Don’t Play with Fire . . . or Drugs

I grew up in a rather large family and like most brothers and sisters we roughhoused a little. Our dad always warned us, “It’s all fun and games until someone gets hurt.” We thought, “Dad, we won’t get hurt.” Sometimes we were smart enough to stop, but other times we would just get injured–clunk heads or fall on the floor too hard.

Another phrase you might hear growing up basically says the same thing: “Play with fire, and you’ll get burned.” It’s fun to watch fire. You’ll light a match and the warm glow mesmerizes you—until the heat snaps you out of it just in time to put the match out.

Drugs are the same way. They may be fun at first, but like the fire burning up a match, the high is fleeting and contains all the potential to harm you. Play with drugs, and you will get hurt.

When we played rough around the house, we thought we could control our play so that we wouldn’t get hurt. More than often we couldn’t and the same goes for drugs. The great deception is thinking you can control the drug. It’s all fun and games until you are addicted.

Many teens across America have the mindset that drugs and alcohol are fun and relatively harmless, that they can use them in high school, party some more at college and then they will stop when the pressure to fit in is not so great. Unfortunately, some don’t make it far enough to even try to stop, and others become addicts that cannot stop on their own because they desperately need treatment.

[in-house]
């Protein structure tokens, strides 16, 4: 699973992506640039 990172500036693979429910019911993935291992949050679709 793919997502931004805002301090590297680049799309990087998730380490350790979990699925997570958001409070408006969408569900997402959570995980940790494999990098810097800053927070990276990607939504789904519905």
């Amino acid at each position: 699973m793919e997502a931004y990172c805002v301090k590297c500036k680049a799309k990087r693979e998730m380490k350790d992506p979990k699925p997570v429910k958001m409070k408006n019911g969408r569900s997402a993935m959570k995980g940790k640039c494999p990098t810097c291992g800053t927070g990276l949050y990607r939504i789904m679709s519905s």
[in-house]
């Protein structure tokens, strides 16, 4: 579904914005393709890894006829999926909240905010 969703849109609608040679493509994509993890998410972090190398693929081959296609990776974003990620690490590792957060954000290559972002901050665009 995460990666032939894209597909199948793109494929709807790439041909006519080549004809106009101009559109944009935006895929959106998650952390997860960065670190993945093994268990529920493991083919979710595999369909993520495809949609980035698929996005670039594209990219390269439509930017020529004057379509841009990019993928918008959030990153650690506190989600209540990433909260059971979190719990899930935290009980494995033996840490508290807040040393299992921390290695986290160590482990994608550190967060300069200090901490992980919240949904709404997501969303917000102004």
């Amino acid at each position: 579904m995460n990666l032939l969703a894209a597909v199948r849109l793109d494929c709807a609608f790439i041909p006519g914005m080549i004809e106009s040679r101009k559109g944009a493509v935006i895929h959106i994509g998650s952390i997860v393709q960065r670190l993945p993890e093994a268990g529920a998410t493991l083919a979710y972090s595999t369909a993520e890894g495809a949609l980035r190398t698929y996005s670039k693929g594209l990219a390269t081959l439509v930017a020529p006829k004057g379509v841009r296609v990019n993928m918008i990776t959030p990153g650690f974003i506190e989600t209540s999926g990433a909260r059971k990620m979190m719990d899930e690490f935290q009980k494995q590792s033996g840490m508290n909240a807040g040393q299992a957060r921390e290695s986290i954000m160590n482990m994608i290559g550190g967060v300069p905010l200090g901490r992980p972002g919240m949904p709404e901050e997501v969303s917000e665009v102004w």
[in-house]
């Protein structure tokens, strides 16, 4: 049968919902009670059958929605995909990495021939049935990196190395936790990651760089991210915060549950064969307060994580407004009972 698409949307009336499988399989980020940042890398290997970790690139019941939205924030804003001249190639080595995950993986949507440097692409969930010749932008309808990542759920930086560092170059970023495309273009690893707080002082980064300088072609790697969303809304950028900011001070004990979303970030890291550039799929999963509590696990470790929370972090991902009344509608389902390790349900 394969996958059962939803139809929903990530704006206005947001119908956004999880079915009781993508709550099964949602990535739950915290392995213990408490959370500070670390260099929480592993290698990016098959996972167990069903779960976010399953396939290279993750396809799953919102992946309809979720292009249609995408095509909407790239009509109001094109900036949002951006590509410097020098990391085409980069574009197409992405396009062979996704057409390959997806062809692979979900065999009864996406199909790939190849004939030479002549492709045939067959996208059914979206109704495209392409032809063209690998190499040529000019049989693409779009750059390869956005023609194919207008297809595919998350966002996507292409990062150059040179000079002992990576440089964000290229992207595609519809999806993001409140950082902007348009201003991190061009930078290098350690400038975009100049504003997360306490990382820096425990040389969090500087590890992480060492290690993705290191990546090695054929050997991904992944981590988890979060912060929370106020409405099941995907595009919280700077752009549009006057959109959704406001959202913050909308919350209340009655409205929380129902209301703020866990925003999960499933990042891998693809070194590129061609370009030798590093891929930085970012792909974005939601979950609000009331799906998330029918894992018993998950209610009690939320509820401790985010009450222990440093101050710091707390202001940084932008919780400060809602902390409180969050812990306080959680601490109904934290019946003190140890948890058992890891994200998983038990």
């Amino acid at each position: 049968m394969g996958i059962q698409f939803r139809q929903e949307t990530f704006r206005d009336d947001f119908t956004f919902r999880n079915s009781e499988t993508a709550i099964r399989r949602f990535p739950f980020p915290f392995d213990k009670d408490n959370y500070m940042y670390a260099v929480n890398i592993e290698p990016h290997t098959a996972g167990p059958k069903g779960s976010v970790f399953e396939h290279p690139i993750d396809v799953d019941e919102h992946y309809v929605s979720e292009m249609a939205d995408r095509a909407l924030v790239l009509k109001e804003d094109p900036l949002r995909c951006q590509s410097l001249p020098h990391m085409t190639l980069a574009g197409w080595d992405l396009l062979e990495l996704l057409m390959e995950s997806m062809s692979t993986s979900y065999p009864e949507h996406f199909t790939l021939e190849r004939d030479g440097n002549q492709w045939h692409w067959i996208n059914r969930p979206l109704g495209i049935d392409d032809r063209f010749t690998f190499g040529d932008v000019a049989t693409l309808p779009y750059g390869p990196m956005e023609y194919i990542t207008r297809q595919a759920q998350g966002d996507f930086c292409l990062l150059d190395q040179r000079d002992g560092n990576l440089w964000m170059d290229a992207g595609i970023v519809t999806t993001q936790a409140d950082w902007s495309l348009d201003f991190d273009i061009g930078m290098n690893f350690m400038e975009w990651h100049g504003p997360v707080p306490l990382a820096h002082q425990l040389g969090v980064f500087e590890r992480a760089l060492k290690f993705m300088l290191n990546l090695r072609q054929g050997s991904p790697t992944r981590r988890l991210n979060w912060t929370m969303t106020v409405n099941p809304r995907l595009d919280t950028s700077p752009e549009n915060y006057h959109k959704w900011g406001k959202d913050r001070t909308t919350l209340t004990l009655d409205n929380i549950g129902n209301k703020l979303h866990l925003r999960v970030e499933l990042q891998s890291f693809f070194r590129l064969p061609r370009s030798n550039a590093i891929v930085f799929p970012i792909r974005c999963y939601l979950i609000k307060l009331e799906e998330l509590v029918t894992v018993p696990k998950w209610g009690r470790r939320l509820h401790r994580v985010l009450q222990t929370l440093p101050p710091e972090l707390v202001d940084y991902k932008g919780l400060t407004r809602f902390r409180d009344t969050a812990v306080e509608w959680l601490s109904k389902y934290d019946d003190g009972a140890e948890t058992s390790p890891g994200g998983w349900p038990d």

“The patterns of alcohol and drug use that emerge during adolescence are increasingly recognized as important determinants of later substance use behavior and associated disorders,” Joel Swendsen, PhD, from the National Center for Scientific Research at the University of Bordeaux, France

Last July in Santa Rosa, Takeimi Rao did not get the chance to stop drinking, or even to drink too much for that matter. She died from a fatal dose of a date rape drug called GHB- or in (chem lingo) the chemistry language, gamma-hydroxybutyric acid. Takeimi was only 14.

Authorities are unsure of where the drug came from, because Takeimi was not at a party where someone may have slipped GHB into her drink. She was actually at home with three friends sleeping over. They drank a mixture of soda and a clear liquid that they thought was Vodka. The three girls woke up in the middle of the night vomiting, while Takeimi never woke up that morning. Takeimi innocently lit a match that ended up being a tiny stick of dynamite.

Others are given the opportunity to heal after getting burned by the fire of drugs and alcohol. Josh Forsythe grew up around Spring Hill, Tennessee, and began drinking when he was 14. He also abused painkillers after a soccer injury. Less time in sports gave him more time to drink with his friends.

By 20, Josh had been in jail twice. During his second time in jail, he participated in an inpatient treatment program, and then an outpatient program. Now, he is living a healthy and sober life. He reminds parents to be there for their kids and encourages other teens that “if they mess up, all is not lost. They might be tempted to say, ‘Oh well, I ruined everything, I might as well drink and use,’ but you can restart your life at any time.”

If you or a loved one have been burned by alcohol or drugs, there is always hope.